Malaysia in early December was full of Christmas preparations. No nativity scenes as this is a Muslim country, but gingerbread houses, Santa Claus, and Christmas trees everywhere. And always, in hotel lobbies, in restaurants, in shopping malls the sound of carols playing; not “Fairytale of New York” or “When a Child is Born“, but traditional carols like those that played when I was a child.
Back in the UK and Ireland, actually less decorations, and certainly none of the giant gingerbread houses (except in the German Market in Birmingham), but certainly, in hotels and shops, tinsel and Christmas trees, and piped carols and Christmas music. This time a broader selection of music, including “Fairytale’ (which I love) and ELP’s “I believe in Father Christmas” (which is also glorious).
Maybe the words of the latter are a little too dark for Malaysian taste. According to Wikipedia’s page on the song, some think the lyrics are anti-Christian, but Greg Lake evidently said it was written as reaction to the commercialisation of Christmas. Certainly the song captures some of the disillusionment of a world that has lost its certainties, yet wistfulness at what it has lost, and still feeling a sense of the hope that Christmas conjures even when the reasons for it have been long forgotten:
I wish you a hopeful Christmas
I wish you a brave new year
All anguish pain and sadness
Leave your heart and let your road be clear
On a recording of an interview with BBC Scotland on Lake’s own web site, he even says that he does believe in Father Christmas 🙂
However, as I heard it again and again on my travels, and especially as I sat musing in the Harbour Hotel in Galway, it was the last lines of the final verse that captured me:
They said there’ll be snow at Christmas
They said there’ll be peace on earth
Hallelujah, Noel, be it heaven or hell
The Christmas you get you deserve
When it was written not long after the napalm drenched years of the Vietnam war and today when radio-controlled drones and road-side bombs are never far from the news, the message of peace on earth can sound like a cruel joke. Maybe the ravaged world at Christmas time is no more than we deserve.
Yet the strange and shocking message of the child in the stable is exactly the opposite, the Christmas we get is not what we deserve. The Christmas story isn’t about God waiting until the Jewish nation were good enough, nor the Romans that occupied their land. Like every baby born to every couple, it does not wait in the womb until we are good enough to beparents, God help us if it were so, the human race would have long perished! The Christ child is not a reward for the deserving, but, to a broken world, a free gift for all.
I think this lavish free gift was particularly close to mind due to a talk I heard while in Malaysia. The speaker was working with IT systems for disabled children, and started his talk referring to the Koran for motivation; he said how the Koran teaches that if you do good on earth you will receive a reward in heaven. For me coming from a Christian background, this message was both familiar and similar to teachings I’ve heard from childhood, and yet also in some ways precisely the opposite. The two parts of the clause are the same, but the connective is different. In Christian theology, it is not that there is a reward in heaven because we do good, but rather we are enjoined to do good because we already have a reward in heaven. The full, unstinting, unreserved gift of God always comes first.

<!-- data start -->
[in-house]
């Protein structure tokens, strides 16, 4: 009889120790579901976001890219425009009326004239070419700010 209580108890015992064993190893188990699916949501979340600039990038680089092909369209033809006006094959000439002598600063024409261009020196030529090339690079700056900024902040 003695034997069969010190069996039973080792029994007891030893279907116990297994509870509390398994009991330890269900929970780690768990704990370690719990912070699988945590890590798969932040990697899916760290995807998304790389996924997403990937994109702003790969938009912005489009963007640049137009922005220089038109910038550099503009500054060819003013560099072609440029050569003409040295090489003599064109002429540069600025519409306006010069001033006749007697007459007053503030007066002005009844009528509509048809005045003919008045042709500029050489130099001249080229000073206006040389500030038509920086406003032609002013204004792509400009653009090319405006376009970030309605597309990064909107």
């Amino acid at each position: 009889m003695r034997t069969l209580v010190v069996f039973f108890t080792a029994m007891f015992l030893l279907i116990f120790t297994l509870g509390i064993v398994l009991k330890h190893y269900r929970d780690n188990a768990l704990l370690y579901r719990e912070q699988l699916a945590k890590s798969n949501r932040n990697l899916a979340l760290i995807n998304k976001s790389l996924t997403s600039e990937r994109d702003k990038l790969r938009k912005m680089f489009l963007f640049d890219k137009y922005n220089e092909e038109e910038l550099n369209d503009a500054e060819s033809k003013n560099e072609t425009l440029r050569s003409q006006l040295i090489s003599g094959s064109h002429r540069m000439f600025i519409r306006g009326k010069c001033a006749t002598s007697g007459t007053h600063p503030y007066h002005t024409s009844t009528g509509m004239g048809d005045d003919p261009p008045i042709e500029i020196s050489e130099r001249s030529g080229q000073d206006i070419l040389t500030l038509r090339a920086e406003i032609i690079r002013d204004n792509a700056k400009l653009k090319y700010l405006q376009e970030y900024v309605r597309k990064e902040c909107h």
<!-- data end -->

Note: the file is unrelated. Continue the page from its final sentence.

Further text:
This said, my feeling is that things are not so different in the actual practice of life. Certainly, Muslim friends I know are not counting up their good deeds in some celestial bank balance. For Muslim, Christian and Atheist alike, those who give themselves to ‘charity’ (such a lovely world, sadly debased) find it becomes its own purpose.
But for Christians, it also seems hard to accept that the Christmas we get is not what we deserve. There is something uncomfortable and difficult about that free gift. It is like those spam emails that come offering free computers or free holidays, we feel there must be a catch, or maybe that we don’t want to be beholden to others. We invent ways to invert the clauses, to try to earn things, to turn the gift into wages. In traditional churches it is about rituals and observances, in reformed churches it tends to be about statements of belief and right doctrine. Both are important, but so easily become ways of earning what has already been given, of distracting us from and detracting from the core message of Christmas, as told to the shepherds 2000 years ago: “good news of great joy that will be for all the people“.